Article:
Subject: Hello and hairy spider
Location: Hollywood California
November 25, 2015 8:24 pm
Hello bugman! So at work today we found a nice sized brown spider, and it is not one I have seen before. I work in North Hollywood California at a warehouse near the Burbank airport. We get shipments in from Japan, Korea, & China (and I mention this only if this species is found outside of the US). It is fairly active, and I am assuming that it is a male due to the size of its Pedipalps (I can be totally wrong tho haha). As for its description, it is brown, hairy, roughly about 2 inches wide (with legs spread out). It has eight eyes, 4 in a row stacked (Top are larger, with the 2 center being the biggest)and the 4 below it are much smaller. Its fangs rest underneath it, folded in. I decided to take it home and made a small enclosure for it which is roughly 4x4x8. I have a few more pictures of it if needed, and I hope I can get an ID with the info that I provided haha. Thanks a bunch! You are the best!
You have us stumped. The only spider we can think of with this general size and coloration that we would expect to find in Southern California is a Giant Crab Spider, Olios giganteus, but the front two pairs of legs on your individual look far too short and the chelicerae seem much too light. What your spider really reminds us of is a Nursery Web Spider like this lovely golden Pisaurina mira pictured on BugGuide, but they do not range into the western states. It doesn’t appear your individual has spun a web, so we are concluding it is some species that hunts rather than a species that waits to snare prey, but we do not believe this is a Wolf Spider. We are contacting Eric Eaton and Mandy Howe for some assistance. Stay tuned.
Eric Eaton agrees with our ID of a Nursery Web Spider
I agree it looks most like Pisaurina mira.
author, Kaufman Field Guide to Insects of North America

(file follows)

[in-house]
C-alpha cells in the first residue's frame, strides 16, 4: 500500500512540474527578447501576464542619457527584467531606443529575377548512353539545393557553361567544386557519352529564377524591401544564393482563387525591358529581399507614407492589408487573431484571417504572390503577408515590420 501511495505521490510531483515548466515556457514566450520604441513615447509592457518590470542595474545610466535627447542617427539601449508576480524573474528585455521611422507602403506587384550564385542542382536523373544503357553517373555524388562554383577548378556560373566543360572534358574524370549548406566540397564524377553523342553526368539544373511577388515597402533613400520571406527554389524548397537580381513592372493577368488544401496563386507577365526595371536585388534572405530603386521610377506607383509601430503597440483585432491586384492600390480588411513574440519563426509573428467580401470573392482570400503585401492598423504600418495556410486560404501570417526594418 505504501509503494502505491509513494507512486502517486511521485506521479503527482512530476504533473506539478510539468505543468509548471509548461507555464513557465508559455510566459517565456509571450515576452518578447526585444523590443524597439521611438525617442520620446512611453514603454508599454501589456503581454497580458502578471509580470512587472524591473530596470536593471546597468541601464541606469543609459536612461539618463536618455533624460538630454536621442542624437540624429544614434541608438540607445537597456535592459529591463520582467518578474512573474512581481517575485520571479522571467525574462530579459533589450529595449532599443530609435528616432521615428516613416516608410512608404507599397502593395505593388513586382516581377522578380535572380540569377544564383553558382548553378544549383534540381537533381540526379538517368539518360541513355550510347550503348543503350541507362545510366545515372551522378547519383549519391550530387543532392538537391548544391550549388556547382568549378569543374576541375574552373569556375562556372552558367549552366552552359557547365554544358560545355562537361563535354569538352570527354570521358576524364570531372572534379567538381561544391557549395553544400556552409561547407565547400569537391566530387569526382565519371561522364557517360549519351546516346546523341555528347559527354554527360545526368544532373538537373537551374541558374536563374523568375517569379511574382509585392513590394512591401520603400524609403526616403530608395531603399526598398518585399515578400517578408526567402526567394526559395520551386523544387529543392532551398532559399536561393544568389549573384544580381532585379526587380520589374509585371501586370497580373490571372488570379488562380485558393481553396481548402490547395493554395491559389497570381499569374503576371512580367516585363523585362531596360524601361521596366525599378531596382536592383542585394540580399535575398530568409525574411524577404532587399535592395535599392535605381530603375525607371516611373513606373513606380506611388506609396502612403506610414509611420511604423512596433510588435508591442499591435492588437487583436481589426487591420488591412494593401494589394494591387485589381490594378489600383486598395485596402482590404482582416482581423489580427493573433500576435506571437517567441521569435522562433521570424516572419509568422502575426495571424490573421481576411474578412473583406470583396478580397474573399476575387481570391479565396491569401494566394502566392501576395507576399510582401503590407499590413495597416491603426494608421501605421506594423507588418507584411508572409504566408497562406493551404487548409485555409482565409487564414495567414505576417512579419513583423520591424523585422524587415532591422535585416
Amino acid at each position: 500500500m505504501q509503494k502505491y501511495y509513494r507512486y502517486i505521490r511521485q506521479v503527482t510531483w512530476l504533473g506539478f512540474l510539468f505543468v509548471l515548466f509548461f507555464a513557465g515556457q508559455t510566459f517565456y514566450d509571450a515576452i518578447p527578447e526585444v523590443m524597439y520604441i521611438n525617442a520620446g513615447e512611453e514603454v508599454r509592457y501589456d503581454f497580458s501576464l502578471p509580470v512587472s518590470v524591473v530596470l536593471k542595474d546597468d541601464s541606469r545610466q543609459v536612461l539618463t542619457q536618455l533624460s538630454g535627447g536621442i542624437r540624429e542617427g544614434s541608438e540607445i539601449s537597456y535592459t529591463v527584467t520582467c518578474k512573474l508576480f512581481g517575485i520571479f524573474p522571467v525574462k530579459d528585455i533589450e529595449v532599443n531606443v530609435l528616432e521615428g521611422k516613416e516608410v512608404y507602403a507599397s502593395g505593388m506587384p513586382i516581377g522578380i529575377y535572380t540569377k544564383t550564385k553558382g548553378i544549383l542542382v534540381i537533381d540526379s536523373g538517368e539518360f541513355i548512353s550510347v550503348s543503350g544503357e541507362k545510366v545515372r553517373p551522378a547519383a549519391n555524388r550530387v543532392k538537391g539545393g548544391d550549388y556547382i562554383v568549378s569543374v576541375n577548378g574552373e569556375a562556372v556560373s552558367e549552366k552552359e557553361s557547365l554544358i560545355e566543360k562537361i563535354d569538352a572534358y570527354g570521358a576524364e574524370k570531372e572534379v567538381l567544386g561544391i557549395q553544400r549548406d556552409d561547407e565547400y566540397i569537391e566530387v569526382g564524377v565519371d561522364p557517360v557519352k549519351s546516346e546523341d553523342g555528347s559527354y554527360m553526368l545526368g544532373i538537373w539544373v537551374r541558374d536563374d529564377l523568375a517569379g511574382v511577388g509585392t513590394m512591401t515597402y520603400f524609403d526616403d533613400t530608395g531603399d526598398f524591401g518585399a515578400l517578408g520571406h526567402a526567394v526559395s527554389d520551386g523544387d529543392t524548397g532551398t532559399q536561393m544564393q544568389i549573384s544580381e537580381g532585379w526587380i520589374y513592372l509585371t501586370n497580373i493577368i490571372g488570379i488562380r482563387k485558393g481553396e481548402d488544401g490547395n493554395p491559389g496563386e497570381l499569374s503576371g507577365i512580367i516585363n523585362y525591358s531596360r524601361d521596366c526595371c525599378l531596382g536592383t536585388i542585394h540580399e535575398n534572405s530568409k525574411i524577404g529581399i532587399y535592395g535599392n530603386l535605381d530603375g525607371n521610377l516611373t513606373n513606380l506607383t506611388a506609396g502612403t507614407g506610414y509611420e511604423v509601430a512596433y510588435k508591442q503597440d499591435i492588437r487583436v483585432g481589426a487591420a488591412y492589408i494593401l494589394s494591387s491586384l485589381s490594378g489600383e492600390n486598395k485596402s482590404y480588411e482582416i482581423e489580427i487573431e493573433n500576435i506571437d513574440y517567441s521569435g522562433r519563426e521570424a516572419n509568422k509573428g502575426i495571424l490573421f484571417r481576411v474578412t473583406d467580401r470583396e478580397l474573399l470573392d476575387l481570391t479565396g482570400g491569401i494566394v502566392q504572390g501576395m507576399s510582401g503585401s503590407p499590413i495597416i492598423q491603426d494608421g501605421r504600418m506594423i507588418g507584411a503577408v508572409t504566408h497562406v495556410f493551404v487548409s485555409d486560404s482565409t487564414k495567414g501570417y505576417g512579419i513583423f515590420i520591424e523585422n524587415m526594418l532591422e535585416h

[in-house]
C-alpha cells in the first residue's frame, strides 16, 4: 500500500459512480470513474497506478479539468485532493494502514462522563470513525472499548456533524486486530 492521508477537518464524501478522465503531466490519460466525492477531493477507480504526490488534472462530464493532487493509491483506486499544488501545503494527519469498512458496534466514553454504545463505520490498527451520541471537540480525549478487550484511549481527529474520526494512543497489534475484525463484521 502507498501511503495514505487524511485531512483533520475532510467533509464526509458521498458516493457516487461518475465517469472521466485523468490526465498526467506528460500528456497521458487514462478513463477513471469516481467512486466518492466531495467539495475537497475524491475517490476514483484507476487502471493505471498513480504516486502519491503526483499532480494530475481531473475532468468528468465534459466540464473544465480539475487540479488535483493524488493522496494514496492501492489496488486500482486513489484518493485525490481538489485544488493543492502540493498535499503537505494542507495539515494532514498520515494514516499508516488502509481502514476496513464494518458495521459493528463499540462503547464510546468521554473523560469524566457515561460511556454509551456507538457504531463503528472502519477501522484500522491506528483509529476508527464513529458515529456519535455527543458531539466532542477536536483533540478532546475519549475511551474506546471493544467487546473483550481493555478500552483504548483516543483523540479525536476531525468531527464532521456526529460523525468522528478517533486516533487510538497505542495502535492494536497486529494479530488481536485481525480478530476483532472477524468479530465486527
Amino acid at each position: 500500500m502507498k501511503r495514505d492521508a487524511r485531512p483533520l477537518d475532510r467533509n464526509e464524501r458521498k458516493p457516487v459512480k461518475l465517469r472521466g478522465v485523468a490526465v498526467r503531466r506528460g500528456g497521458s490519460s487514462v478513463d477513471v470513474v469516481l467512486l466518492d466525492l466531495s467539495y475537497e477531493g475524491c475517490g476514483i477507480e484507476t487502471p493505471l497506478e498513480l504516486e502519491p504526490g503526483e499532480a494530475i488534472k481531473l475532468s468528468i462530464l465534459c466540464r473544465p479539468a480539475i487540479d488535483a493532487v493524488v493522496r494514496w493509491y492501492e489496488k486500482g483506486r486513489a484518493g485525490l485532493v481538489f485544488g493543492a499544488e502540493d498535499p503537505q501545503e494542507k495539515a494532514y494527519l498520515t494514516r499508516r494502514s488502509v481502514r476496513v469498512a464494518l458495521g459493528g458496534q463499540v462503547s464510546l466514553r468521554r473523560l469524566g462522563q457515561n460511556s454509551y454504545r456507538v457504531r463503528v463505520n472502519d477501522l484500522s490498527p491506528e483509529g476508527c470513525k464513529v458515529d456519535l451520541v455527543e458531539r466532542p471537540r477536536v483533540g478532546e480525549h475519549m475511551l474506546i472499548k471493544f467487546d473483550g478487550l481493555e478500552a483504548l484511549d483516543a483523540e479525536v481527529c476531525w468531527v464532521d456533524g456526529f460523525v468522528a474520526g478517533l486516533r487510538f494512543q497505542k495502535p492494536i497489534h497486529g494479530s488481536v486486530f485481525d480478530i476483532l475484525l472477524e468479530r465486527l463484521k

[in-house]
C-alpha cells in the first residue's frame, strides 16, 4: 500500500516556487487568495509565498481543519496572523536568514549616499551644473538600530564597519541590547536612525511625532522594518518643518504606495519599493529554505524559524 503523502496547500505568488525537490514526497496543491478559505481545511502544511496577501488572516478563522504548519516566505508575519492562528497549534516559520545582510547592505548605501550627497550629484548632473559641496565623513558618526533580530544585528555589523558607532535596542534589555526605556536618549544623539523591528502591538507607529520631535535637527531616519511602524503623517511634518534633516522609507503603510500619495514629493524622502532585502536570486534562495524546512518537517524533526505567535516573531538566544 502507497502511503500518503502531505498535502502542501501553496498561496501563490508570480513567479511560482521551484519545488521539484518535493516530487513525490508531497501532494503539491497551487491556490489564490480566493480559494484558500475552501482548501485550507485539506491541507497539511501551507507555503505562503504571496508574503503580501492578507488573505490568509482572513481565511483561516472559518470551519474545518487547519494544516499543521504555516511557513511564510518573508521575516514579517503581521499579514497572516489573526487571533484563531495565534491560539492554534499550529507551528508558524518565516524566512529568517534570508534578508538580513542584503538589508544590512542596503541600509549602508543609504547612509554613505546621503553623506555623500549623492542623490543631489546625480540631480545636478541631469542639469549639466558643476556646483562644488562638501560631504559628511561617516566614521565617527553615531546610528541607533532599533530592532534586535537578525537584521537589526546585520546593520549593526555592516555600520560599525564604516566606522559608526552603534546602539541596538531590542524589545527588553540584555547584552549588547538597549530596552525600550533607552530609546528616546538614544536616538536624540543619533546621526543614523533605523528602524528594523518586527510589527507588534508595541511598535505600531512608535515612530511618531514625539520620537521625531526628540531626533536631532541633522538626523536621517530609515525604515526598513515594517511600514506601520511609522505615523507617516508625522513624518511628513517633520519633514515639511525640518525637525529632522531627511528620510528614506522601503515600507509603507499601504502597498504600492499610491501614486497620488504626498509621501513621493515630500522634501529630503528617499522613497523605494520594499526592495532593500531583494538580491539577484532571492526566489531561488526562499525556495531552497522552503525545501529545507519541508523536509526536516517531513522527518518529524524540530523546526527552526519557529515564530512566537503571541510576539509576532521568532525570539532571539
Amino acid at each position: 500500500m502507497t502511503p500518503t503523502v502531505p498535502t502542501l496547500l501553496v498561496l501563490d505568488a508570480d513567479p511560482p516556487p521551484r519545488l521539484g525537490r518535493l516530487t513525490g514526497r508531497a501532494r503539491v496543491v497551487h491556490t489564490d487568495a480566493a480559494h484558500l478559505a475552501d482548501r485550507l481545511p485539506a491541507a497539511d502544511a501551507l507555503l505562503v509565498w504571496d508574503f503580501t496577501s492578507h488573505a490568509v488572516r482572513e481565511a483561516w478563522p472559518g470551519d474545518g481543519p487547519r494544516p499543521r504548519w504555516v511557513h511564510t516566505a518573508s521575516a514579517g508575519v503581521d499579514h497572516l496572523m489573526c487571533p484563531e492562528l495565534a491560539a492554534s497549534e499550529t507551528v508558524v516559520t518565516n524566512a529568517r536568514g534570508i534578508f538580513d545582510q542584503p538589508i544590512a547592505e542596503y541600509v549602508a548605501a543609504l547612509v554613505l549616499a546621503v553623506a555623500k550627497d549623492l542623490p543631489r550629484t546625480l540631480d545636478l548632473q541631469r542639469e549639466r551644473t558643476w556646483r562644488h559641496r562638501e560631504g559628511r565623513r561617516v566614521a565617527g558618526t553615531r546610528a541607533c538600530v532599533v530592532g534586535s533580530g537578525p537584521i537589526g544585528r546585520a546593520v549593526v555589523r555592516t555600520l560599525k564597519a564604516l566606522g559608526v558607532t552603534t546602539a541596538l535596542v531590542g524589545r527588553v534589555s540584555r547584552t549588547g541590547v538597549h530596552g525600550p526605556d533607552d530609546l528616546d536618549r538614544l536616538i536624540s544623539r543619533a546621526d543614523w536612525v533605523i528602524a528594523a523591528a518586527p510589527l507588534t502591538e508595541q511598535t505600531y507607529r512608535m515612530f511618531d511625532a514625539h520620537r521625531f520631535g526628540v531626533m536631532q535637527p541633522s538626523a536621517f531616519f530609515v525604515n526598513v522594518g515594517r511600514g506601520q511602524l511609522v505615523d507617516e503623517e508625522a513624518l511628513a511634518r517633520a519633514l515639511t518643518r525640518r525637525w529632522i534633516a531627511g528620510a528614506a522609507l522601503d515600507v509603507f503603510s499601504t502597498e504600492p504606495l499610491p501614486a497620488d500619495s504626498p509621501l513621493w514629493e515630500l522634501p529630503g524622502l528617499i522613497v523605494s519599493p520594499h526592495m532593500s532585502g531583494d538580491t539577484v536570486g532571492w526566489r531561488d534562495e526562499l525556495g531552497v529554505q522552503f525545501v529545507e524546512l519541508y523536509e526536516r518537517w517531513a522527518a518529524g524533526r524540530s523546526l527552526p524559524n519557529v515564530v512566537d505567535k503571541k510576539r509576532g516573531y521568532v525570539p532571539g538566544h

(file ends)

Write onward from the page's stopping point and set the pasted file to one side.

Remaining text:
Mandy Howe confirms identification
Weird! (In California, I mean.) It looks like a Pisaurina mira to me, too. It’s a penultimate male and it seems “big” so I tried to use the ruler to estimate the size and looks like he’s about 15mm in body length, which is the upper limit for the males already (they’re described as being 10-15mm full grown). Never really seen one of these get transported before, but anything’s possible! Maybe in shrubs or plants from a nursery or something? There are some similar-looking spiders in the family Pisauridae from around the world, but I’d guess our native P. mira would be more likely. I’ll ask around and see if anyone else has seen these in CA. The last time I was surprised was when I saw some hobo spiders from Pickering, Ontario and it turned out to be a “known” established population that arachnologists just hadn’t published or publicly talked about. So I’ll ask about this one too and see if anyone “knows” anything.
(The eye arrangement rules out the Ctenidae species from Central/South America; I just mention that because some ctenids can look similar to this too, and occasionally get transported.)
Happy Thanksgiving to the both of you, too! I’m still in a turkey coma at the moment….
Thanks for the confirmation Mandy. We will attempt to get additional information from Jeeb, or request that he keep an eye out for any females to determine if there is an established population in Southern California.
Thank you very much for this update and I hope you had a good thanksgiving! This has been pretty exciting ha ha, i’ll keep an eye out to see if there are any other of these guys at work, especially if its a female. Where is this species normally found?
I am glad to help out in anyway I can, please let me know if you need anything from me. As for housing it/keeping it, let me know if there is any place I can take it to, or if you guys would be interested in taking it. Ha ha, if I hold onto him it would most likely be as a pet, so if I can take him somewhere that would benefit any sort of research I would be more than happy to oblige.
Hi again Jeeb,
Pisaurina mira is found in eastern North America and it is nit reported west of Texas according to BugGuide. We don’t believe Nursery Spiders are commonly kept as pets as they do not live very long. You can try contacting the LA County Museum of Natural History Spider Survey. We recently conated a large gopher snake that was struck by a car in front of our offices and we got a very nice behind the scenes tour.